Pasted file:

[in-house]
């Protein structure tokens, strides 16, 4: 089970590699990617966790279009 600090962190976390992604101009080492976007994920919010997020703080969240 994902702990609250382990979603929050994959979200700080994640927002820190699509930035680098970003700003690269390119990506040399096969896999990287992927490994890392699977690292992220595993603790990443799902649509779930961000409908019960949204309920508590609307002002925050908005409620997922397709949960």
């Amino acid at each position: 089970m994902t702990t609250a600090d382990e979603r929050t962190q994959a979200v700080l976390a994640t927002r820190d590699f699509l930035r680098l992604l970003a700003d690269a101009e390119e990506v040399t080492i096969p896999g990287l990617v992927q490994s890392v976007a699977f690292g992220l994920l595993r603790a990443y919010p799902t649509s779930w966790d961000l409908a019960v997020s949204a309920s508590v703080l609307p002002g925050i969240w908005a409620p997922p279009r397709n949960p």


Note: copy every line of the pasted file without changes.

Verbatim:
[in-house]
């Protein structure tokens, strides 16, 4: 089970590699990617966790279009 600090962190976390992604101009080492976007994920919010997020703080969240 994902702990609250382990979603929050994959979200700080994640927002820190699509930035680098970003700003690269390119990506040399096969896999990287992927490994890392699977690292992220595993603790990443799902649509779930961000409908019960949204309920508590609307002002925050908005409620997922397709949960």
């Amino acid at each position: 089970m994902t702990t609250a600090d382990e979603r929050t962190q994959a979200v700080l976390a994640t927002r820190d590699f699509l930035r680098l992604l970003a700003d690269a101009e390119e990506v040399t080492i096969p896999g990287l990617v992927q490994s890392v976007a699977f690292g992220l994920l595993r603790a990443y919010p799902t649509s779930w966790d961000l409908a019960v997020s949204a309920s508590v703080l609307p002002g925050i969240w908005a409620p997922p279009r397709n949960p």